After 597, when it seemed that judgment had been accomplished and wild hopes of speedy restoration were abroad, Jeremiah continued his monotone of doom. Seeing no sign that any lesson had been learned, or any repentance effected by the tragedy, he declared that the people—what a twist on Isaiah’s theme (Isa. 1:24-26)!—were refuse metal which could not be refined (Jer. 6:27-30). Indeed, it seemed to him (ch.24) that the best fruit of the nation, and its hope, had been plucked away, leaving only worthless culls. Yet, when (594) hope flared that Jehoiachin would soon return, Jeremiah denounced it and, wearing an ox yoke on his neck (ch.27f.), declared that God himself had placed Babylon’s yoke on the neck of the nations, and that they must submit to it or perish.
When final rebellion came [c.587 BC], Jeremiah unwaveringly predicted the worst, announcing that there would be no intervening miracles, but that [Jehovah] himself was fighting against his people (ch.21:1-7). When hopes soared as the Egyptians advanced [against Judah’s overlord Babylon] (ch.37:3-10), he dashed them without pity. He even went so far as to advise people to desert (ch.21:8-10)—which many did (chs.38:19; 39:9). For this, he was put in a dungeon where we very nearly died (ch.38).
The Babylonians finally released him and, thinking that he had been on their side (ch.39:11-14), allowed him to choose between going to Babylon and remaining behind. He elected to stay (ch.40:1-6). But after Gedaliah’s assassination, the Jews who fled to Egypt took [Jeremiah] with them against his will; and there he died. The last words reported from his lips (ch.44) were still of judgment on his people’s sin.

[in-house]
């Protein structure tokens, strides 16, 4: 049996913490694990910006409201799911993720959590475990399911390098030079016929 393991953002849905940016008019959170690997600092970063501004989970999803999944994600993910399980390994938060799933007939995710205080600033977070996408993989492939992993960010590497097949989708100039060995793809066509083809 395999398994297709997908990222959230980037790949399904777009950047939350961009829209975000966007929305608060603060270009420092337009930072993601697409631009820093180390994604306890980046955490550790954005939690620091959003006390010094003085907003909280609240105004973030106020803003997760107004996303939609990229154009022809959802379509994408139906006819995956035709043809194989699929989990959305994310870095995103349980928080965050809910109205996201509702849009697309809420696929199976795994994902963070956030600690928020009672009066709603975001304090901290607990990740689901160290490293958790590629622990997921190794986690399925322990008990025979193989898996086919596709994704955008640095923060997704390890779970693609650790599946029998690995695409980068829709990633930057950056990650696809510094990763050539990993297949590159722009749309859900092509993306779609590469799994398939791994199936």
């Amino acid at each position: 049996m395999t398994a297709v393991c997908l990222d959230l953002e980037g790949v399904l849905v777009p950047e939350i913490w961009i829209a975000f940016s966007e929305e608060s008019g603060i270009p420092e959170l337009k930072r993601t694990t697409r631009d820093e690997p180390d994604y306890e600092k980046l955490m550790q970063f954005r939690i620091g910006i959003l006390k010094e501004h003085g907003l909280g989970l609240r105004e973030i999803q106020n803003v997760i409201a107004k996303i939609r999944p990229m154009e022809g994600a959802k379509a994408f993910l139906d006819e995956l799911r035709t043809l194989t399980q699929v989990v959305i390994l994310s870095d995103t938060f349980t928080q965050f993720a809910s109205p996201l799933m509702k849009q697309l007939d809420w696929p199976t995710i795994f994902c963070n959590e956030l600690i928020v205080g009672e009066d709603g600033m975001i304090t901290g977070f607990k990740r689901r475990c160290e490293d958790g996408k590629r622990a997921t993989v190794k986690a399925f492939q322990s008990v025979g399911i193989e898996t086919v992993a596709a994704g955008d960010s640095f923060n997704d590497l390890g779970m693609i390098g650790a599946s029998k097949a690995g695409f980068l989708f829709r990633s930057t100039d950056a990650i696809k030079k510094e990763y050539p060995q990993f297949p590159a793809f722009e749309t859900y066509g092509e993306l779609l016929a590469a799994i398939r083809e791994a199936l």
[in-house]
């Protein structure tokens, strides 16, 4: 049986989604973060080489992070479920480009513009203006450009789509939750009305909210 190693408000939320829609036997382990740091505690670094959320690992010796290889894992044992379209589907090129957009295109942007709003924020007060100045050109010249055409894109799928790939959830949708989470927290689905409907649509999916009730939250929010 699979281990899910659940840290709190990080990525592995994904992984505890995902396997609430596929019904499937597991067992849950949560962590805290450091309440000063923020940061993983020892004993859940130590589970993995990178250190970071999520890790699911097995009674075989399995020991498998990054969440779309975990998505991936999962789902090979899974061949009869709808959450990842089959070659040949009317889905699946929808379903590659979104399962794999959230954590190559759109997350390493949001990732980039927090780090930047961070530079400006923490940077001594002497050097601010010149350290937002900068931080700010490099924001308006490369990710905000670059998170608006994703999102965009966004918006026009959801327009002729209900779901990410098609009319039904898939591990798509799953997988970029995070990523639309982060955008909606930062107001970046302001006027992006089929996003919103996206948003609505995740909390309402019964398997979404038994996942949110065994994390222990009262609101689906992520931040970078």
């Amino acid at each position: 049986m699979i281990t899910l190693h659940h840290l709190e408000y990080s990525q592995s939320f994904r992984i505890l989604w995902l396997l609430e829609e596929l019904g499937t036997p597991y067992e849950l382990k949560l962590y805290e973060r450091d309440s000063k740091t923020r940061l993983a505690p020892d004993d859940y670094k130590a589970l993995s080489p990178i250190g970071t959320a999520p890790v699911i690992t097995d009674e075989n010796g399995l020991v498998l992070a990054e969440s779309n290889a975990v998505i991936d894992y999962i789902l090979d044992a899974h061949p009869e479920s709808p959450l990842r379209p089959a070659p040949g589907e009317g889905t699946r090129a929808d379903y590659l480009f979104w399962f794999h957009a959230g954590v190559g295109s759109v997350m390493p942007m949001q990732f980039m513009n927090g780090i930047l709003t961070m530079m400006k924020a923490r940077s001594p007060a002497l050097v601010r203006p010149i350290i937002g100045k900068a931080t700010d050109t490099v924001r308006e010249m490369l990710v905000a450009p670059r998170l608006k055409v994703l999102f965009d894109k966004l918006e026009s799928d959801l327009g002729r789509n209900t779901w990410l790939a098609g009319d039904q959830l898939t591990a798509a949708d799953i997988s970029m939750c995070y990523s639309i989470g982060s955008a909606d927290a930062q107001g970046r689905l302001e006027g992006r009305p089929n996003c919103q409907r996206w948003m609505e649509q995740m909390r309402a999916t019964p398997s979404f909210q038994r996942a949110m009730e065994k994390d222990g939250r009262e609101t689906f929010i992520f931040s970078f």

I realize that this is a hefty amount of historical material that does not initially seem to be of the greatest spiritual worth. However, when we have a clearer understanding of the history of God’s people and the choices of righteousness or wickedness that they made and the consequences for such choices, we can look at our own lives and find relevant application and hopefully, as in the words of Moroni, be wiser than they were.
An additional benefit to all of this historical background is quite important to our understanding of the Book of Mormon. When we remember that Lehi and his family were contemporaries of Jeremiah and lived in Jerusalem at the same time, we recognize that all of this history is a backdrop for the Book of Mormon. We now begin to have a very clear picture of the world in which Lehi, Sariah, Nephi, Sam, Laman and Lemuel lived. We also have a better understanding of what they thought, knew and experienced and thus what they brought with them over to the New Promised Land.